TUE 04/23 ALTAR OF OBLIVION ALBUM STREAM

WED 04/24 WORSHIPPER TRACK PREMIERE

THU 04/25 STONE MACHINE ELECTRIC REVIEW/FULL STREAM

FRI 04/26 THE WELL VIDEO PREMIERE/REVIEW

As you can see, I have no set format for these things. I just put them in all caps and hope to remember them when the time comes. Being a one-man operation has its ups and downs. Doing the Weirdo Canyon Dispatch daily fanzine at Roadburn always brings those into relief, though I will note that this year particularly made me miss having a writing staff. I don’t think I could take one on here, but yeah. That’s a good bunch of people over there and I’m fortunate to work with them.

Looks like a permanent move back to New Jersey may be in the cards for this summer. I’ll keep you posted.

More on that later, I’m sure, but for now let me go grab this poor kid and start the day. I hope you have a great and safe weekend. Please don’t forget there’s merch at Dropout, and please don’t forget the forum and radio stream.

The Obelisk Forum

The Obelisk Radio

The Obelisk shirts & hoodies

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The Lord Weird Slough Feg to Release New Organon in June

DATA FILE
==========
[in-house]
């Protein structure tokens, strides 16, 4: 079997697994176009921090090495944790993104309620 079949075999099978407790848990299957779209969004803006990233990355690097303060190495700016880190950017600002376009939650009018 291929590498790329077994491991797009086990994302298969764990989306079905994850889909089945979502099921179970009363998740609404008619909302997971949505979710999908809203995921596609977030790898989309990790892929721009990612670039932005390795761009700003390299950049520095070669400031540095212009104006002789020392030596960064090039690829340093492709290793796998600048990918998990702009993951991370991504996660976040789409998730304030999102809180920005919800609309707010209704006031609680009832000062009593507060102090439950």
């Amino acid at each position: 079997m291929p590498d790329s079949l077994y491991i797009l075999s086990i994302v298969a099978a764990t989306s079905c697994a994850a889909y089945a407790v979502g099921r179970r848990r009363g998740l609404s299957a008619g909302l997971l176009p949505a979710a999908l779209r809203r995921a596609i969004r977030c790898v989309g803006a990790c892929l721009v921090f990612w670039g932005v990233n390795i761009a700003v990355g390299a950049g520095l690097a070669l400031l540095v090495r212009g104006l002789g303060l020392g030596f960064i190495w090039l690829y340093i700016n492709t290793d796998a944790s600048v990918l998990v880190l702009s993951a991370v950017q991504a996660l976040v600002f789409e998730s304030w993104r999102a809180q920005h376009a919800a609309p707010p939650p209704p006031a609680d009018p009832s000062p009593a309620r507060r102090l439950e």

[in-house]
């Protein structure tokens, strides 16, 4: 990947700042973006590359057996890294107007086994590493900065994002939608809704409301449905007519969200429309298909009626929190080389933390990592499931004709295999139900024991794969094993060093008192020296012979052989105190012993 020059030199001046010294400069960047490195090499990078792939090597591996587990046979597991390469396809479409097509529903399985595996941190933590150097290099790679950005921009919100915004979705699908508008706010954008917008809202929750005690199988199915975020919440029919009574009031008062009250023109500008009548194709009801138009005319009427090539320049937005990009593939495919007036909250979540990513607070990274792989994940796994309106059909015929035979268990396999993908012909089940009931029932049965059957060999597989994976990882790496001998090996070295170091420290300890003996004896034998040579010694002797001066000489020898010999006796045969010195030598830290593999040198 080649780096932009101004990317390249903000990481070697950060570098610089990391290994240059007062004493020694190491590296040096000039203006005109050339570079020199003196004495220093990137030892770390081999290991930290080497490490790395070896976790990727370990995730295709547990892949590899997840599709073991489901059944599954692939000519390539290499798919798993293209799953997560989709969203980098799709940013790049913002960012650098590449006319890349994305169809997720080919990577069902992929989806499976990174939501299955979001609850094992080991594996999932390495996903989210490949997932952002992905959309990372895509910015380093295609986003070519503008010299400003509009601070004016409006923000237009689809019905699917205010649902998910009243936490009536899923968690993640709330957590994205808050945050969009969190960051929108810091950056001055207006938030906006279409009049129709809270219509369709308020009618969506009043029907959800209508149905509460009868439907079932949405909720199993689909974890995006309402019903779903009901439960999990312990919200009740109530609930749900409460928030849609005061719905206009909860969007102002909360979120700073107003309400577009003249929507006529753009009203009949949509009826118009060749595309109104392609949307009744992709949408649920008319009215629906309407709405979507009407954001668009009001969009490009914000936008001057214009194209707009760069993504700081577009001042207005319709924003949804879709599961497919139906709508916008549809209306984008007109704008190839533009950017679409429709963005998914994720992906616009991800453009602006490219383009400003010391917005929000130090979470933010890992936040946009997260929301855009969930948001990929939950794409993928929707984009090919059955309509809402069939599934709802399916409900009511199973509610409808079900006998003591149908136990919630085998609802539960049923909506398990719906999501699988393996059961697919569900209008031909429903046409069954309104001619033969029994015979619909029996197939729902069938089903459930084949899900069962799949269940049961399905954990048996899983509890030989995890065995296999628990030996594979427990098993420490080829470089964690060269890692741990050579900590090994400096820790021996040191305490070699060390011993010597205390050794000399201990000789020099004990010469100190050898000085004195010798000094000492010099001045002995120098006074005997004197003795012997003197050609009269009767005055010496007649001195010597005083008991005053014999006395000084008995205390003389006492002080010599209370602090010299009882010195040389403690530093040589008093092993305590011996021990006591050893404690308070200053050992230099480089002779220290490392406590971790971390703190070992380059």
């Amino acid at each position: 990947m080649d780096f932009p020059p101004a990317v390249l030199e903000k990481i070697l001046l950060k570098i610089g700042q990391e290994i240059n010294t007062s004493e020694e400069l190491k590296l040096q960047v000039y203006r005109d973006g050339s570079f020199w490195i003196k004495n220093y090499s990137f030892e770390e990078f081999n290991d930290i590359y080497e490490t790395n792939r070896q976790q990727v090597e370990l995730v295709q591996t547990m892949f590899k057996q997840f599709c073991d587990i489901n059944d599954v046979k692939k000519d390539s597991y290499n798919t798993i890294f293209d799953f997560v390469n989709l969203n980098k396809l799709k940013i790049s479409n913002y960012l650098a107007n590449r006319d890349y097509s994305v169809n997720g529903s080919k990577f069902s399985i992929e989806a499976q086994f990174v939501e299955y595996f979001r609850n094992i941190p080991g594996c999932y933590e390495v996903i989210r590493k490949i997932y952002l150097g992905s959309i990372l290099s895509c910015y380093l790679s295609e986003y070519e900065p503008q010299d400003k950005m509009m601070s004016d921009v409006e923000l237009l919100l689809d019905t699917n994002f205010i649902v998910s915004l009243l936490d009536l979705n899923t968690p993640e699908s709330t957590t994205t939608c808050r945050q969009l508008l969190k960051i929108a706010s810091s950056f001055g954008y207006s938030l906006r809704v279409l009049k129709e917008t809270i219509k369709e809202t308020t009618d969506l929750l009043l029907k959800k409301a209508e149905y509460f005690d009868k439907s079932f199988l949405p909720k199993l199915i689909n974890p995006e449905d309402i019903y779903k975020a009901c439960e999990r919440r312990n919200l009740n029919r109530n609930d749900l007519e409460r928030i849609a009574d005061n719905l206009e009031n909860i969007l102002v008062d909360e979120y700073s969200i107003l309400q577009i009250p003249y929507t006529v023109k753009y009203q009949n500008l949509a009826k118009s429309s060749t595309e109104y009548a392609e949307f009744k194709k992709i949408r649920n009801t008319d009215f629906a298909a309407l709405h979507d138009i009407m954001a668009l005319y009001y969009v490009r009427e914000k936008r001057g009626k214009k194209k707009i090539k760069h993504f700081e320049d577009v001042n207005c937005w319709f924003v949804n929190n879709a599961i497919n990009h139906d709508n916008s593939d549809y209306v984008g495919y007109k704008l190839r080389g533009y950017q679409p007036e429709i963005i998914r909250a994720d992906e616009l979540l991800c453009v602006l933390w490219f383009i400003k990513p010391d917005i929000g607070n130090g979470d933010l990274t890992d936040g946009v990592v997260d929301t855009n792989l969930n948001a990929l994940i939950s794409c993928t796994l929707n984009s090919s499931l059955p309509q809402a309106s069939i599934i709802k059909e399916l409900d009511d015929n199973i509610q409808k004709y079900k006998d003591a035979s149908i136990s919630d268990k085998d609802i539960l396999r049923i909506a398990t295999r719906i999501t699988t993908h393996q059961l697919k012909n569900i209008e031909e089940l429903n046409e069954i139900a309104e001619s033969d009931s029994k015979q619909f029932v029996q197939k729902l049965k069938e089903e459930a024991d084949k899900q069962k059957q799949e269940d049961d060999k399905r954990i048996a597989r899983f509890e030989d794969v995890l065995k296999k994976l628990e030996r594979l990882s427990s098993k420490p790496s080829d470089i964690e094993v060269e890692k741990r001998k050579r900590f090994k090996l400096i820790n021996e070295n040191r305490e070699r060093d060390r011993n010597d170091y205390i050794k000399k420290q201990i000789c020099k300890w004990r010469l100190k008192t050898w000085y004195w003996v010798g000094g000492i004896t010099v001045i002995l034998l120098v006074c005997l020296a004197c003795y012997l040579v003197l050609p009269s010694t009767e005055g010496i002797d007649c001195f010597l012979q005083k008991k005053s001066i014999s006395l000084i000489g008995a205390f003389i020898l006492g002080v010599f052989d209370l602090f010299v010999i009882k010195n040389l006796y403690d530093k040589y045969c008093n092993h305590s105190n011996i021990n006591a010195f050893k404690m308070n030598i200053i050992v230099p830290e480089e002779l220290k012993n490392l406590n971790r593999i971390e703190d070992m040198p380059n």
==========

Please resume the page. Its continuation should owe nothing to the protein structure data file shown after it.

Posted in Whathaveyou on April 19th, 2019 by JJ Koczan

American traditional metal/heavy rock treasures The Lord Weird Slough Feg will issue their first LP in five years, New Organon, in June through Cruz Del Sur Music. As regards metallic righteousness, there are few of their caliber, and as they re-don their full moniker, having issued 2014’s Digital Resistance (review here) and several other outings before it as the truncated Slough Feb, one can’t help but wonder what that might mean in terms of the sound of the album itself. Certainly the fact that founding guitarist/vocalist Mike Scalzi is embracing his background in philosophy to greater degree than he has before is an interesting turn, though they’ve never exactly wanted for intellectual appeal. The life of the mind, plus riffs.